Companies are advised keep in regular contact with the public throughout the course of a crisis situation. In the case of Volkswagen, their response was slow, which left the public confused about the details of the case.

Tell It Yourself

Having the head of the company address a crisis publicly can have a huge effect on how the news is received and then delivered by the media, according to Carmody. When a firm opts to have a spokesperson step in front of the camera at a time of crisis, there is a sense that those in charge are avoiding the issue, not to mention the blame. “You need a key person, the CEO, the person who is the face of the business. They need to be the person to go out front,” she says. “Good communication between the company and the public can be a powerful tool in restoring some of the integrity lost by public aspersions.”

Corporate scandals such as the recent Volkswagen crisis can be the most difficult to prepare for due to the often concealed nature of the details but it isn’t impossible. Realising the importance of effective crisis management, companies are now being trained to deal with these stressful situations before there’s even a hint of wrongdoing. Organisations are employing companies like to equip their staff with a fully comprehensive crisis management plan. These plans can vary from scenarios that include corporate rumours to a robbery or fire on company property.

Carmody advises that every company put in place the key elements of a crisis plan. “Who’s going to deal with it? How are they going to deal with it? How quickly are they going to deal with it? What resources are they going to need? Put your plan in place and God forbid the day it all goes pear-shaped you can pull out your plan and you will hopefully stay ahead.”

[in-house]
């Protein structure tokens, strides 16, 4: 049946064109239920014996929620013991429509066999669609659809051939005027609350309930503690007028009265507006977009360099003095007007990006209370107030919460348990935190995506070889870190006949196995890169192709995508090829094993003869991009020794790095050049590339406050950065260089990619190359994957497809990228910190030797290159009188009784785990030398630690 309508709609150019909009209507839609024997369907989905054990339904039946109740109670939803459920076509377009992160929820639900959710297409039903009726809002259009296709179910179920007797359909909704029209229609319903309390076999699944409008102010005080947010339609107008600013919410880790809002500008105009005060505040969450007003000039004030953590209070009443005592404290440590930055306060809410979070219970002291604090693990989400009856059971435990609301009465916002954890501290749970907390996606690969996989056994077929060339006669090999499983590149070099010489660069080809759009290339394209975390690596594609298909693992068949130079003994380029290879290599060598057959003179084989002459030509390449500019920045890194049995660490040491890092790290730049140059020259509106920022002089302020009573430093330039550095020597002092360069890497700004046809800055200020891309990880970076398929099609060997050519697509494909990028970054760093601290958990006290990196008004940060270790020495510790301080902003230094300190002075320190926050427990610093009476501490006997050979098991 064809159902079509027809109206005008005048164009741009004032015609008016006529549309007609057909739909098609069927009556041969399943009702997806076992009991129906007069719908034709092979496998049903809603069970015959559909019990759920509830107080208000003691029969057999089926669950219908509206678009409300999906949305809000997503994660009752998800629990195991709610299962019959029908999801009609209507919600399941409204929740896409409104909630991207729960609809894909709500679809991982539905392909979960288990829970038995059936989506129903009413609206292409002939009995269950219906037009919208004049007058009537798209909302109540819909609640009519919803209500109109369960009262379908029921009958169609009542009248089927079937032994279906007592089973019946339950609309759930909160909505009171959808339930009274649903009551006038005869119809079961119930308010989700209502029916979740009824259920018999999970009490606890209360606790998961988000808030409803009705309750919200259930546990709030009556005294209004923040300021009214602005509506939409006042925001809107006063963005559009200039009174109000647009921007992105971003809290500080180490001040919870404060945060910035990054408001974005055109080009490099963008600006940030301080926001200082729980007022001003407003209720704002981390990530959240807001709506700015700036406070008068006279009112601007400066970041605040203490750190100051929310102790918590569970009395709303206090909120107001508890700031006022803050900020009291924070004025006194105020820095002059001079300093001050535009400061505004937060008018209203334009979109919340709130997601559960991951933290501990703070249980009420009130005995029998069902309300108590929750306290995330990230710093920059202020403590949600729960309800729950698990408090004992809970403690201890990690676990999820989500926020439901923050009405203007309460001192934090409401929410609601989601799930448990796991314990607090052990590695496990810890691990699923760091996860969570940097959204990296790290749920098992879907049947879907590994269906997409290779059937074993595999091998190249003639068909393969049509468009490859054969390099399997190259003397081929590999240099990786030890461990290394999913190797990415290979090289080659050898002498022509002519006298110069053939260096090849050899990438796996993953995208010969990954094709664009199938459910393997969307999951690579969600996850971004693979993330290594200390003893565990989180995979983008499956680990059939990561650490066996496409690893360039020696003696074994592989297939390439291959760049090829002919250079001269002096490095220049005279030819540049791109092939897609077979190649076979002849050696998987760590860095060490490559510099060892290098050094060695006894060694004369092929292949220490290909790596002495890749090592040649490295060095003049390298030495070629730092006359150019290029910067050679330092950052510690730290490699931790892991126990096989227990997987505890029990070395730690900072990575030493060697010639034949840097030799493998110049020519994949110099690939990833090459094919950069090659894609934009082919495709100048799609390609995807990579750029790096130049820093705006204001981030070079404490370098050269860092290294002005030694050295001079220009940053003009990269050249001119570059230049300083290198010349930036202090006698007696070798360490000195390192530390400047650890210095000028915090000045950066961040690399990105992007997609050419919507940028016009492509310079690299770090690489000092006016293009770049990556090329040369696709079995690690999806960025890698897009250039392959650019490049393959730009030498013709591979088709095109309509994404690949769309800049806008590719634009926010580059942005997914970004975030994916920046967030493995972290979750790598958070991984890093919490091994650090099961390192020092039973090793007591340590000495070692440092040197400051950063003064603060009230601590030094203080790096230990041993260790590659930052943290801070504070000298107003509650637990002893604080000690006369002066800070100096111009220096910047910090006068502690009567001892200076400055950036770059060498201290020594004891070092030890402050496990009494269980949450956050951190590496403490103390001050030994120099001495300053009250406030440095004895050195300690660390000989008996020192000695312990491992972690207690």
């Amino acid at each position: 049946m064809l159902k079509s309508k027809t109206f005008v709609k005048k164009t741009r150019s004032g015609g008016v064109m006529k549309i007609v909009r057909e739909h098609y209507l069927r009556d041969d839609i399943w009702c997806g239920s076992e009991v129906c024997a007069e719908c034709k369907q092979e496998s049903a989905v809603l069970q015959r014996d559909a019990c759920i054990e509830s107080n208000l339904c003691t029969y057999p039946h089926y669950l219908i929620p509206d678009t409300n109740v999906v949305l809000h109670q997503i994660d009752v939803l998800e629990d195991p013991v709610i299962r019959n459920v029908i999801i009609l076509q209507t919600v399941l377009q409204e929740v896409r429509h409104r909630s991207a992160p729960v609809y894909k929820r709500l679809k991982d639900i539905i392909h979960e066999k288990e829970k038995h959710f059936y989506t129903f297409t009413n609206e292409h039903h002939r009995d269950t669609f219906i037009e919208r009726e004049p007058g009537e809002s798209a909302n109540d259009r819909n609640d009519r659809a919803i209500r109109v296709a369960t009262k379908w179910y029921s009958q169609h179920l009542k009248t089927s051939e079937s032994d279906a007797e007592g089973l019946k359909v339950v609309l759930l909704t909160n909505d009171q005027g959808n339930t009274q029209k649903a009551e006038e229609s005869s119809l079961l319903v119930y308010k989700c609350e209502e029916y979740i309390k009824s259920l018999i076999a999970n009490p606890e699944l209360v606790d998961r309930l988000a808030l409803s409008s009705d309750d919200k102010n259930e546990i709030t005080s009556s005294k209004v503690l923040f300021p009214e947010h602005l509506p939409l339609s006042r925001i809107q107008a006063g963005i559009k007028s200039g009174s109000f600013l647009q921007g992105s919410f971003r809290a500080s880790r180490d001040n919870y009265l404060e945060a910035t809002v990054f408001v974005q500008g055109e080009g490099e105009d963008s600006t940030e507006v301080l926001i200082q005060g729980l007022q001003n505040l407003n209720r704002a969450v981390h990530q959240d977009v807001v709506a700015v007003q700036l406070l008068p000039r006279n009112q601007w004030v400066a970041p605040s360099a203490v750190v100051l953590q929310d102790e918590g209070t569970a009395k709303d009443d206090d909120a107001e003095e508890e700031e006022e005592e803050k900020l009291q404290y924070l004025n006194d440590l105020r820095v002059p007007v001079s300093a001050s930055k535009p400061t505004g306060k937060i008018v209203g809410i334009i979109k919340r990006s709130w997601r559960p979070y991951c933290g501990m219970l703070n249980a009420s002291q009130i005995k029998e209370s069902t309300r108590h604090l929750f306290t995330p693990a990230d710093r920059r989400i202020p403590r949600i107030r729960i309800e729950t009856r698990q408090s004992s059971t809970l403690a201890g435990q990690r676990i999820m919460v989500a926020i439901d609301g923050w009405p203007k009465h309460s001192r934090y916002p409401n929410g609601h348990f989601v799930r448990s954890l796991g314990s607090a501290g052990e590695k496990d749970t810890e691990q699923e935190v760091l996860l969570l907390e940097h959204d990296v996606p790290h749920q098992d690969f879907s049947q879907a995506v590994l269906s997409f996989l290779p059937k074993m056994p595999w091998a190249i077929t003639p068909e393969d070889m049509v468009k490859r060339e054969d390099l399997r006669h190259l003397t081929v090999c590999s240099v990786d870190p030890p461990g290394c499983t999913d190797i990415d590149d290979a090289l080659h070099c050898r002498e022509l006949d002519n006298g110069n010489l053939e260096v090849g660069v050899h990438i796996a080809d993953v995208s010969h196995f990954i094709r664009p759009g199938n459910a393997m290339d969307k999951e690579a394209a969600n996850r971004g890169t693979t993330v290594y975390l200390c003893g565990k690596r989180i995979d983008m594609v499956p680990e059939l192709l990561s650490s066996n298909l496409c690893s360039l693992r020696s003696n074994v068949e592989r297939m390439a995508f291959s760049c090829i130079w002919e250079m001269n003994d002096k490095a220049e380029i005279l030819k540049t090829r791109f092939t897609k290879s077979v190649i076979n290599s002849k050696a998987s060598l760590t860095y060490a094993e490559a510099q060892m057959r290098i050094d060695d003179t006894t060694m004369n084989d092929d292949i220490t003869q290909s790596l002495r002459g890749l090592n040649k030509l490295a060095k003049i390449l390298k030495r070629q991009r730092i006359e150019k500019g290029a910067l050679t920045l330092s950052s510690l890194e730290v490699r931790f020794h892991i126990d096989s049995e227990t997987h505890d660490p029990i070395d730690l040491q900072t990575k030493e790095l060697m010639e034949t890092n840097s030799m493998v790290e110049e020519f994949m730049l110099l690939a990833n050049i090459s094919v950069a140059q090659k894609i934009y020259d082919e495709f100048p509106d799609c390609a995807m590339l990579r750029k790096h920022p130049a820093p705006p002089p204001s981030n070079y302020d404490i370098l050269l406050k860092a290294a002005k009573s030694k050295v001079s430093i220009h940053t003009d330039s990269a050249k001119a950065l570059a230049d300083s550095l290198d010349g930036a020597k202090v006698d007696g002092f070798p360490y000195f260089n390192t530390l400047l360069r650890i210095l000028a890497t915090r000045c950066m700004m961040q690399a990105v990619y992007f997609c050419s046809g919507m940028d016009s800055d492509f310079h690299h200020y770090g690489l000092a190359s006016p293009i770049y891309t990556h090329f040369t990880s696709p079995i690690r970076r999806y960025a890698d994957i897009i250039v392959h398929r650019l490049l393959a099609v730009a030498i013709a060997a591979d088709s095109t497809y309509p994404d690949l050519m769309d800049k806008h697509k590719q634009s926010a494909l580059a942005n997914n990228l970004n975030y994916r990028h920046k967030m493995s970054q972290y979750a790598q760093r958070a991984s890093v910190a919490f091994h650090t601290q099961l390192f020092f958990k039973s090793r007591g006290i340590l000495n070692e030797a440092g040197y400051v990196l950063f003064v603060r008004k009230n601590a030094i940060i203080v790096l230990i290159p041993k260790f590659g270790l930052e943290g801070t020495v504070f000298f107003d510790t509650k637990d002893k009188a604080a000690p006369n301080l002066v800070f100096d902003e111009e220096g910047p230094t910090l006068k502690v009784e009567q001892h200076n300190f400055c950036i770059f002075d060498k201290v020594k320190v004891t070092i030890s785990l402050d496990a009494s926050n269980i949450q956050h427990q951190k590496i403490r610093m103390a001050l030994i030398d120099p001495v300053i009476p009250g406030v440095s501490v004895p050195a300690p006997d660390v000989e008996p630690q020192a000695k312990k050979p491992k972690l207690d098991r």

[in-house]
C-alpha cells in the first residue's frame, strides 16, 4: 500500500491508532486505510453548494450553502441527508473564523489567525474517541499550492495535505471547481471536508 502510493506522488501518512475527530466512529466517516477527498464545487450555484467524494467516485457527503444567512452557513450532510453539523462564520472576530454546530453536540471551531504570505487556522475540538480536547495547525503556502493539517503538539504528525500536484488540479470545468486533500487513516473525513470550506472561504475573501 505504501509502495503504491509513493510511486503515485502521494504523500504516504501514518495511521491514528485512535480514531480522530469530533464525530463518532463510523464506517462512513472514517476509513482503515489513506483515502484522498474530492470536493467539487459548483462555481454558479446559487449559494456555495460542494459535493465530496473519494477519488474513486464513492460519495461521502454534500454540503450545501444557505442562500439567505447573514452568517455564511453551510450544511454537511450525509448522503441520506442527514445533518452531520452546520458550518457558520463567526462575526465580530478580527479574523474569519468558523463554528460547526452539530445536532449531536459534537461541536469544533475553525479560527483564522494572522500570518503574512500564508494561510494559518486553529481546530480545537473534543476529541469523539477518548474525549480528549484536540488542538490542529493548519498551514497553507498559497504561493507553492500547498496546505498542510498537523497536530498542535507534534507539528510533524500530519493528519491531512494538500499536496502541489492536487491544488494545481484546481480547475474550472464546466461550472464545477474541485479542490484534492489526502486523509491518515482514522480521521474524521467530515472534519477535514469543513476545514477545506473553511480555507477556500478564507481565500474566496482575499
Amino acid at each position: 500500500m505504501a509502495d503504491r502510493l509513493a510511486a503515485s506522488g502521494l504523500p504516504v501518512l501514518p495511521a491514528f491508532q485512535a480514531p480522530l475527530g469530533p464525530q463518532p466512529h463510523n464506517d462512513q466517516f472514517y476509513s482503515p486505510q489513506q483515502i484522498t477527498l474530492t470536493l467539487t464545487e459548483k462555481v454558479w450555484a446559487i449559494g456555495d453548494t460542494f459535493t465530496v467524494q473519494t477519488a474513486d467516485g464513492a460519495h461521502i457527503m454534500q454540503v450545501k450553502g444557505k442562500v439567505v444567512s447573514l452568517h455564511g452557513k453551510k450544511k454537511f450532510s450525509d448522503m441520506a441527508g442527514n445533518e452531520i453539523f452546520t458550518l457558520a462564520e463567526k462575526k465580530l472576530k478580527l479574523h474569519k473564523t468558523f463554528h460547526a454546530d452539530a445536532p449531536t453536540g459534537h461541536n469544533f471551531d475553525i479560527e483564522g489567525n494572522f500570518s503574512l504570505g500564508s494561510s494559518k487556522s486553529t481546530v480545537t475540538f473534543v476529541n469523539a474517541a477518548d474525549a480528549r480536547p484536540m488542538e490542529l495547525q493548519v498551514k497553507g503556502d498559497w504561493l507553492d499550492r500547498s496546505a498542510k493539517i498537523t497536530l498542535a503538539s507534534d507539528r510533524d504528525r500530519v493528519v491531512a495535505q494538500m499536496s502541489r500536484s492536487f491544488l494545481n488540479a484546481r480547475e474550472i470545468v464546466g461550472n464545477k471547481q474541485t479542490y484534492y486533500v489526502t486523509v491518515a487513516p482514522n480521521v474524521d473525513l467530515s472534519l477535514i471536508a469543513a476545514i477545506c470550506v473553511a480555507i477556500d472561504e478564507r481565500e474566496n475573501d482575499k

For a corporation hoping to avoid the fallout from a poorly handled scandal, the rules are clear: tell it all, tell it early and tell it yourself. One day of training with a crisis management team can prepare your staff for a situation that has the potential to dismantle your company. While you may want to predict only the best for your growing business, it’s always nice to have that umbrella when stormy weather strikes.


Five Famous Corporate Scandals


American energies, commodities and services corporation Enron was the centre of perhaps the most famous corporate accounting scandal known to this generation. Once it was discovered that the company purposely falsified accounts in order to hide debts their stock went into free fall leaving shareholders and employees with worthless shares.

Bernard Madoff

In December of 2008 Bernard Madoff confessed that the assets management sector of his firm was a smokescreen for a Ponzi scheme that he had orchestrated. Madoff stole $20 billion from investor funds which included charities and celebrities such as Kevin Bacon and John Malkovich.

Martha Stewart

In July 2004 Martha Stewart was sentenced to five months in prison and five months house arrest after it was revealed she had been involved in insider trading of ImClone stock. Stewart’s reputation as the perfect housewife and mother was more than a little tarnished by this scandal.


When leading pain reliever Tylenol was found to be tampered with by persons unknown, the company Johnson & Johnson’s faced financial ruin. Even though the fault was not their own, they recalled all of the medication in the interest of public safety. It’s believed that this act of public concern above the needs of the company is responsible for the survival of the brand.


Before Enron there was the Cendant crisis. The Cendant accounting fraud case was largely considered the accounting scandal of the 1990s. Discovery of the fraud, considered the largest ever perpetrated at that time, eventually put two central players, Walter Forbes and Kirk Shelton, in prison. The scandal is believed to have cost investors $19bn.

VW Saga Continues

Volkswagen Ireland has apologised to its customers in the wake of its global emissions scandal but the Sunday Business Post reports that it is denying that it made any misrepresentations. In letters issued on behalf of the carmaker by Dublin legal firm AL Goodbody, Volkswagen Ireland said that while it takes the emissions issue very seriously “it has not accepted liability in relation to this issue.” The saga continues.